From UPSC perspective, the following things are important :
Prelims level : Neutrino, Supernovae
Mains level : NA
This newscard is an excerpt from the original article published in The Hindu.
Another space-based abstract terminology has appeared in TH.
What is the news about?
- Many stars, towards the end of their lifetimes, form supernovas – massive explosions that send their outer layers shooting into the surrounding space.
- Most of the energy of the supernova is carried away by neutrinos – tiny particles with no charge and which interact weakly with matter.
- Researching the mechanisms of the so-called Type II supernovas, a team from IIT Guwahati has come up with new insights into the part played by neutrinos in this dramatic death of massive stars.
What are Neutrinos?
- Proton, neutron, and electron are tiny particles that makeup atoms.
- The neutrino is also a tiny elementary particle, but it is not part of the atom.
- Neutrino has a very tiny mass, no charge and spins half.
- It interacts very weakly with other matter particles.
- Neutrinos come from the sun (solar neutrinos) and other stars, cosmic rays that come from beyond the solar system, and from the Big Bang from which our Universe originated.
- They can also be produced in the lab.
- Neutrinos come in three ‘flavours’, another name for ‘types’, and each flavour is associated with a light elementary particle.
- For instance, the electron-neutrino is associated with the electron; the muon-neutrino with the muon and the tau-neutrino with the tau particle.
What is Supernova?
- All the stars burn nuclear fuel in their cores to produce energy.
- The heat generates internal pressure which pushes outwards and prevents the star from collapsing inward due to the action of gravity on its own mass.
- But when the star ages and runs out of fuel to burn, it starts to cool inside.
- This causes a lowering of its internal pressure and therefore the force of gravity wins; the star starts to collapse inwards.
- This builds up shock waves because it happens very suddenly, and the shock wave sends the outer material of the star flying. This is what is perceived as a supernova. This happens in very massive stars.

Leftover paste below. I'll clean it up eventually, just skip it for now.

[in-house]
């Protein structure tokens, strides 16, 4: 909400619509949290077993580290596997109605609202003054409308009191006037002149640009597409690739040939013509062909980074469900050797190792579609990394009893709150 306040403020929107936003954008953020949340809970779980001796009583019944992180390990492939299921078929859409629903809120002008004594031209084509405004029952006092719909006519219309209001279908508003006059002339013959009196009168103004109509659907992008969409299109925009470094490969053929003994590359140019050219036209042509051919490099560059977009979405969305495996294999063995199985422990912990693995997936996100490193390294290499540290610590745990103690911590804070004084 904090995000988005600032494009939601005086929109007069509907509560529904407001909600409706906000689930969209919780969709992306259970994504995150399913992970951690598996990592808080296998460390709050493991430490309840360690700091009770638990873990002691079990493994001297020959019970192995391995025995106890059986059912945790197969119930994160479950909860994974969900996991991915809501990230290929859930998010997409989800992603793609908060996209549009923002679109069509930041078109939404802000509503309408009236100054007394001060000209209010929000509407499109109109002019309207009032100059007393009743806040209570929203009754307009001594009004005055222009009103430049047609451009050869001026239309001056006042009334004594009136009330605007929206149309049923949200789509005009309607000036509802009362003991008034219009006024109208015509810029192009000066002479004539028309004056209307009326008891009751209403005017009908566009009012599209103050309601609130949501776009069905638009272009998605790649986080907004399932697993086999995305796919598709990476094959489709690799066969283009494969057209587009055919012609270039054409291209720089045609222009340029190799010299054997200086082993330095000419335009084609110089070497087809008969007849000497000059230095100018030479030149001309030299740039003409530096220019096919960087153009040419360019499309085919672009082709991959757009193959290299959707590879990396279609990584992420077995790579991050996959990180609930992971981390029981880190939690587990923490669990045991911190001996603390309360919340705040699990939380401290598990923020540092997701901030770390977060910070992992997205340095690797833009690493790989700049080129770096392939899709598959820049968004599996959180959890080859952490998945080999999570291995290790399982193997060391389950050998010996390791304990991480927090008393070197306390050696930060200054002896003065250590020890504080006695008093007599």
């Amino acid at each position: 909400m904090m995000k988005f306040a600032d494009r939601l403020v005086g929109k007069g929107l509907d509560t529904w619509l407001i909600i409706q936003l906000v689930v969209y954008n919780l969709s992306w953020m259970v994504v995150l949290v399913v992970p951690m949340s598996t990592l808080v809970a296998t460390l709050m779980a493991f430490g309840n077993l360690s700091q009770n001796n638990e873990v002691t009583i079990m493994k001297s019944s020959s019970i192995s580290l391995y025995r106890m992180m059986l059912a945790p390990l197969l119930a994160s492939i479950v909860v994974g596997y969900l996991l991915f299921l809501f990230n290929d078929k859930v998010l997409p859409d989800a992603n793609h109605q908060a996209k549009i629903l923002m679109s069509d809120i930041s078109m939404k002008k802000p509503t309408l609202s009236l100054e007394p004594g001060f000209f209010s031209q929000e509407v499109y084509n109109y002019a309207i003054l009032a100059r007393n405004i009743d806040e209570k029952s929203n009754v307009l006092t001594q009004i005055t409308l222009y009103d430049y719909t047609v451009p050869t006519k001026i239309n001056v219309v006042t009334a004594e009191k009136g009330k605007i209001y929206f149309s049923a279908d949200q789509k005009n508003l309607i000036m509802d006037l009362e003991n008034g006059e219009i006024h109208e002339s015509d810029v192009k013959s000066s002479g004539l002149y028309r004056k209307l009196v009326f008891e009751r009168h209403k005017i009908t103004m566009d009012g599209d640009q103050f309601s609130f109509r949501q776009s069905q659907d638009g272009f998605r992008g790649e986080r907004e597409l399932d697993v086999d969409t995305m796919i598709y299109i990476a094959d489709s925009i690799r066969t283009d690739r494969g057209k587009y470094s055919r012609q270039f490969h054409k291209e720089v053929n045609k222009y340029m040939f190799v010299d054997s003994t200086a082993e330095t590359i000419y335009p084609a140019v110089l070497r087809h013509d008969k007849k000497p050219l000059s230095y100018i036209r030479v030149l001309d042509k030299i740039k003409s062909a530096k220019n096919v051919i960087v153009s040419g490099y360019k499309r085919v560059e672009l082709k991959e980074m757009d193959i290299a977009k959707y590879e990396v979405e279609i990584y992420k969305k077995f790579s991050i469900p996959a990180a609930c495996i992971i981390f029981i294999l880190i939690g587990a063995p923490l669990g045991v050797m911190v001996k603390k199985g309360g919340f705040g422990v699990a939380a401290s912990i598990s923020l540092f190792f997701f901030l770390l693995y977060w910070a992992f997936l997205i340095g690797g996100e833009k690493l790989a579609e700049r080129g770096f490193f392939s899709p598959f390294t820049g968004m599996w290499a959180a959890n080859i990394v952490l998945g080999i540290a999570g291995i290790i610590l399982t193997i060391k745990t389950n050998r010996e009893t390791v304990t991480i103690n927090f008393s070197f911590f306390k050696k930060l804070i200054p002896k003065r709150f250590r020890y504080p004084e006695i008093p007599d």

Try this PYQ:
Q. Which of the following is/are cited by the scientists as evidence/evidence for the continued expansion of the universe?
- Detection of microwaves in space
- Observation of redshirt phenomenon in space
- Movement of asteroids in space
- Occurrence of supernova explosions in space code
(a) 1 and 2 only
(b) 2 only
(c) 1, 3 and 4
(d) None of the above can be cited as evidence
The Type-II Supernova
- In stars that are more than eight times as massive as the Sun, the supernova is accompanied by a collapsing of the inner material of the dying star – this is also known as core-collapse supernova or Type II supernova.
Role of neutrinos
- The collapsing core may form a black hole or a neutron star, according to its mass.
- As they spew out of the raging supernova, the neutrinos can change from one flavour to another in a process known as neutrino oscillations.
- Due to the high density and energy of the supernova, it generates neutrino oscillations happening simultaneously over different energies (unlike normal neutrino oscillation), termed collective neutrino oscillation.
- The oscillation result may dramatically change when one allows the evolution with the angular asymmetry, the oscillations can happen at a nanosecond time scale, termed fast oscillation.